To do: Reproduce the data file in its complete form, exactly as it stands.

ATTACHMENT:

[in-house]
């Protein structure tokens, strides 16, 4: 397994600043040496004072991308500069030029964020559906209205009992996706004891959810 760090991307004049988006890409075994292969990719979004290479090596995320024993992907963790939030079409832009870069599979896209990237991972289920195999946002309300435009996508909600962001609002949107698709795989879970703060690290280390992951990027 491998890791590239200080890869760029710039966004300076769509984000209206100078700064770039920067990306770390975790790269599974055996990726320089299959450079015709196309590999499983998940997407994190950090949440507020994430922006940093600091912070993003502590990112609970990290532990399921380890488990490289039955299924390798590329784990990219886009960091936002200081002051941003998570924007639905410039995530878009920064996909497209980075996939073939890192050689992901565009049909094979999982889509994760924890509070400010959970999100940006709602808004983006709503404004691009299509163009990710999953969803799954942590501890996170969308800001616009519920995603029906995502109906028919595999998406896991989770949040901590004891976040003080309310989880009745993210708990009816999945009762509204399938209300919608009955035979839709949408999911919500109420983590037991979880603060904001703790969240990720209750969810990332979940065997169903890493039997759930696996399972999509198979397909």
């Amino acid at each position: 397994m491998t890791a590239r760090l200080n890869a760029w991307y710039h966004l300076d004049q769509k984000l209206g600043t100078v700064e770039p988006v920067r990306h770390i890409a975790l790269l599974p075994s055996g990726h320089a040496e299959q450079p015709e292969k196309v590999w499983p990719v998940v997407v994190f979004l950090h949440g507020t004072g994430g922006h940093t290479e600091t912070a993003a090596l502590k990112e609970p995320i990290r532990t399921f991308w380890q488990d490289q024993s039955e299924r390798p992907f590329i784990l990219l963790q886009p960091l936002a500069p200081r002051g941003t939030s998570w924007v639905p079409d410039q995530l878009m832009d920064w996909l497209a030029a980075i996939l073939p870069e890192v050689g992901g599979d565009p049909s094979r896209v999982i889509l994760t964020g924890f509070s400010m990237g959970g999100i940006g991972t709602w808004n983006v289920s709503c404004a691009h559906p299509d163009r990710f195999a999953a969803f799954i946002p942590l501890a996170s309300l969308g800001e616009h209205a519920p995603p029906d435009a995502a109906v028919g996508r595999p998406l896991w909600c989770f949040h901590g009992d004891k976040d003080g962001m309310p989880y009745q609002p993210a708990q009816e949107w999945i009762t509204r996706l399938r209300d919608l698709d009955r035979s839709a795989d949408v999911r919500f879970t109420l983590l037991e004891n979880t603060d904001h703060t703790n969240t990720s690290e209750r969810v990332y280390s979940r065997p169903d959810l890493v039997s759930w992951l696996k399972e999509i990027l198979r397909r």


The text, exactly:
[in-house]
């Protein structure tokens, strides 16, 4: 397994600043040496004072991308500069030029964020559906209205009992996706004891959810 760090991307004049988006890409075994292969990719979004290479090596995320024993992907963790939030079409832009870069599979896209990237991972289920195999946002309300435009996508909600962001609002949107698709795989879970703060690290280390992951990027 491998890791590239200080890869760029710039966004300076769509984000209206100078700064770039920067990306770390975790790269599974055996990726320089299959450079015709196309590999499983998940997407994190950090949440507020994430922006940093600091912070993003502590990112609970990290532990399921380890488990490289039955299924390798590329784990990219886009960091936002200081002051941003998570924007639905410039995530878009920064996909497209980075996939073939890192050689992901565009049909094979999982889509994760924890509070400010959970999100940006709602808004983006709503404004691009299509163009990710999953969803799954942590501890996170969308800001616009519920995603029906995502109906028919595999998406896991989770949040901590004891976040003080309310989880009745993210708990009816999945009762509204399938209300919608009955035979839709949408999911919500109420983590037991979880603060904001703790969240990720209750969810990332979940065997169903890493039997759930696996399972999509198979397909």
């Amino acid at each position: 397994m491998t890791a590239r760090l200080n890869a760029w991307y710039h966004l300076d004049q769509k984000l209206g600043t100078v700064e770039p988006v920067r990306h770390i890409a975790l790269l599974p075994s055996g990726h320089a040496e299959q450079p015709e292969k196309v590999w499983p990719v998940v997407v994190f979004l950090h949440g507020t004072g994430g922006h940093t290479e600091t912070a993003a090596l502590k990112e609970p995320i990290r532990t399921f991308w380890q488990d490289q024993s039955e299924r390798p992907f590329i784990l990219l963790q886009p960091l936002a500069p200081r002051g941003t939030s998570w924007v639905p079409d410039q995530l878009m832009d920064w996909l497209a030029a980075i996939l073939p870069e890192v050689g992901g599979d565009p049909s094979r896209v999982i889509l994760t964020g924890f509070s400010m990237g959970g999100i940006g991972t709602w808004n983006v289920s709503c404004a691009h559906p299509d163009r990710f195999a999953a969803f799954i946002p942590l501890a996170s309300l969308g800001e616009h209205a519920p995603p029906d435009a995502a109906v028919g996508r595999p998406l896991w909600c989770f949040h901590g009992d004891k976040d003080g962001m309310p989880y009745q609002p993210a708990q009816e949107w999945i009762t509204r996706l399938r209300d919608l698709d009955r035979s839709a795989d949408v999911r919500f879970t109420l983590l037991e004891n979880t603060d904001h703060t703790n969240t990720s690290e209750r969810v990332y280390s979940r065997p169903d959810l890493v039997s759930w992951l696996k399972e999509i990027l198979r397909r």